Montréal post‐war residence transformed into two twin houses

May 25, 2020

A post-war residence in Montréal, Qué., was transformed by APPAREIL Architecture into two twin houses. Photo courtesy Félix Michaud[1]
A post-war residence in Montréal, Qué., was transformed by APPAREIL Architecture into two twin houses.
Photo courtesy Félix Michaud

A post-war residence in Verdun (a borough in Montréal, Qué.) was transformed by Montréal‐based firm APPAREIL Architecture[2] into two twin houses.

An architect and her partner, parents of twins, called on APPAREIL Architecture to design the expansion and refurbishing of the veterans’ home. Since the client Catherine Gauthier is an architect herself, the project was conceptualized through collaboration and communication among all parties.

The concept imagined by APPAREIL Architecture was developed around the theme of duality, recreating the existing volume through a ‘sister house,’ or Maison Soeur.

Since the residence is a veterans’ home, typical lodging of Montréal’s 1950s working-class neighbourhoods, it was important to respect its architectural heritage. The stakes consisted in highlighting the volume characteristic to this type of building, while giving it a second life that better responded to the new owners’ need for space. The extension, thus, presents itself as a reinterpretation of the existing structure, through its silhouette and physicality. The roof’s double-sloped archetype is reproduced, as is its masonry envelope.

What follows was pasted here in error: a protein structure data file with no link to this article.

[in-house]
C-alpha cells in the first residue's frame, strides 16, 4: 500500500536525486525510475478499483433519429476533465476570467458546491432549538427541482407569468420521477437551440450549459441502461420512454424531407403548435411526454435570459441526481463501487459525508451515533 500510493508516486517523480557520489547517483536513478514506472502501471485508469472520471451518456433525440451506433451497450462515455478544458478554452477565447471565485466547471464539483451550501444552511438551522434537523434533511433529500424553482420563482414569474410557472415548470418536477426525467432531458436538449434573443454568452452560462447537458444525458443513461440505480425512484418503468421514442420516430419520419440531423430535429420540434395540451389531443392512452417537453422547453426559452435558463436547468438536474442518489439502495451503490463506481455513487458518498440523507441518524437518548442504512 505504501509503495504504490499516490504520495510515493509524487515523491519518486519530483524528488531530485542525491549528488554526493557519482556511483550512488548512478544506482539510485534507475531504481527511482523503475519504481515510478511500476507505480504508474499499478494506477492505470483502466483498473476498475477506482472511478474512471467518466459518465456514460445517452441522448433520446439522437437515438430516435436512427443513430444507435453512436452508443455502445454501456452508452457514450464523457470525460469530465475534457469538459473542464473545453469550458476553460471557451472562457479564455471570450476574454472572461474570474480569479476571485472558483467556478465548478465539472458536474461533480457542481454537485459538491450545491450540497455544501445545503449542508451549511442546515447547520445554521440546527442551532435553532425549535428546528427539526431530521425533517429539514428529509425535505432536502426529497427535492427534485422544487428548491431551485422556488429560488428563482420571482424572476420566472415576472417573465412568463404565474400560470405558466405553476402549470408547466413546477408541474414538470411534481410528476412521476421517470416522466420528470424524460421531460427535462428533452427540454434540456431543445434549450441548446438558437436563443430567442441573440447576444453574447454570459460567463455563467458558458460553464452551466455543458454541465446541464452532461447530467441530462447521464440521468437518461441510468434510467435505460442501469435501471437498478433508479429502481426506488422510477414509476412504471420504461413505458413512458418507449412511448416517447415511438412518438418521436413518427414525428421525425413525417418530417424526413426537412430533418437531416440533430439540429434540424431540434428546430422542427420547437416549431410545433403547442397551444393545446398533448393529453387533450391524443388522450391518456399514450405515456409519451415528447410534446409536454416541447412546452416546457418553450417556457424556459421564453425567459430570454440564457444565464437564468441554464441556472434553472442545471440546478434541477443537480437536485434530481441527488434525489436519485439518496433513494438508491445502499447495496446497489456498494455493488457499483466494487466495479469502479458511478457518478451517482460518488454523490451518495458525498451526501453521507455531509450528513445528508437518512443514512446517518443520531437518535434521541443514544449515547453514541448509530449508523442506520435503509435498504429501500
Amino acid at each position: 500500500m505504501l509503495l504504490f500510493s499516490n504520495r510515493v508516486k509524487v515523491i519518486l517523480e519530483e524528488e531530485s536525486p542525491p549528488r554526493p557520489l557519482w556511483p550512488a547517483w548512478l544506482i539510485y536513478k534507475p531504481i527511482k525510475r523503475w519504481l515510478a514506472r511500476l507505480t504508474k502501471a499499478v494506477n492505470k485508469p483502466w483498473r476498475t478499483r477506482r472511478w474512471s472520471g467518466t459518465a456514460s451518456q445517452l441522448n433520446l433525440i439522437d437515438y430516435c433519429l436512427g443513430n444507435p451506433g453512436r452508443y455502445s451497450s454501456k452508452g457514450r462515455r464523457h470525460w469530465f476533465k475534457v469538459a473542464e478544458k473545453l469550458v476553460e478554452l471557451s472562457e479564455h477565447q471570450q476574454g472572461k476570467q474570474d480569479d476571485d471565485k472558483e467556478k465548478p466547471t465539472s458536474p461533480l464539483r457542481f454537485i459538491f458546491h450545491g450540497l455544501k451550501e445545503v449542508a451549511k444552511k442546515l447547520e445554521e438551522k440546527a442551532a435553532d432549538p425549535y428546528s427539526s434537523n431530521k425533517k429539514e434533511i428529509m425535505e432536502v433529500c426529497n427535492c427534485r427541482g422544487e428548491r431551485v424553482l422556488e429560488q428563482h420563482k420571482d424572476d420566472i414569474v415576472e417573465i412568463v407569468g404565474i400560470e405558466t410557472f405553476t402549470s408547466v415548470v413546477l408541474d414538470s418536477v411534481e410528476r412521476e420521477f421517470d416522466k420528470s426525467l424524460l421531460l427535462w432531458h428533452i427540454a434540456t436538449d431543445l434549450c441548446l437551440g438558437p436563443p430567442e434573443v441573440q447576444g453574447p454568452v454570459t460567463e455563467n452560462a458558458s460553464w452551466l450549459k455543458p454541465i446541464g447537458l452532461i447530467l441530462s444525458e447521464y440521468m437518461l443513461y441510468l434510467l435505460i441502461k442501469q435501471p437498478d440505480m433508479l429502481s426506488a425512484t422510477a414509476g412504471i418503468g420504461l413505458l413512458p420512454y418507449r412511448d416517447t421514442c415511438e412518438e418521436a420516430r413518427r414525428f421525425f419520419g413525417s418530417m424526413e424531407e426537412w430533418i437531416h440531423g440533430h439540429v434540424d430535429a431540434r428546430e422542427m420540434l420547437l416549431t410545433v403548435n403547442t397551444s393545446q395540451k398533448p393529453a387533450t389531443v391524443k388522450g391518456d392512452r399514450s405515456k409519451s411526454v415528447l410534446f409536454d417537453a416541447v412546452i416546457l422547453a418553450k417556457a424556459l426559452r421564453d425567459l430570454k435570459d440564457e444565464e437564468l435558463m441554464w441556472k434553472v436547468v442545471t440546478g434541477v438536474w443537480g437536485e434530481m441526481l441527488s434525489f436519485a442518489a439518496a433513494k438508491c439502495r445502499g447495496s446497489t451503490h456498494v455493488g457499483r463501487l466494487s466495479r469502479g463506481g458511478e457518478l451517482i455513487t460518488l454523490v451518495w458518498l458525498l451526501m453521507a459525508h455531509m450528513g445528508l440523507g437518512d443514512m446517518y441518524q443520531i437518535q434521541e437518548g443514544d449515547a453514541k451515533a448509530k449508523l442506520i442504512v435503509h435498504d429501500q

In the new extension, openings and luminosity are emphasized by generous windows. The interior spaces offer distinct layouts, favouring connections between the rooms and the garden. The layout ensures abundant light throughout the interior spaces, whose pale hues contrast with the dark brick of the new façades.

The plan maximizes liveable areas by reducing traffic and creating interplays of transparency that reinforce the connection between interior and exterior. Between the old and new volumes, a glass and grating footbridge subtly emphasizes the passage between the two eras. At the heart of the extension, the kitchen stands out by its luminosity and its direct relationship with a large adjoining garden.

This project was designed to adapt to numerous construction constraints, all while maintaining a strong distinction between the volumes and an abundant entry of light. Born from a collaborative process, the Maison Soeur preserves its recent heritage through a somber and pragmatic architecture.

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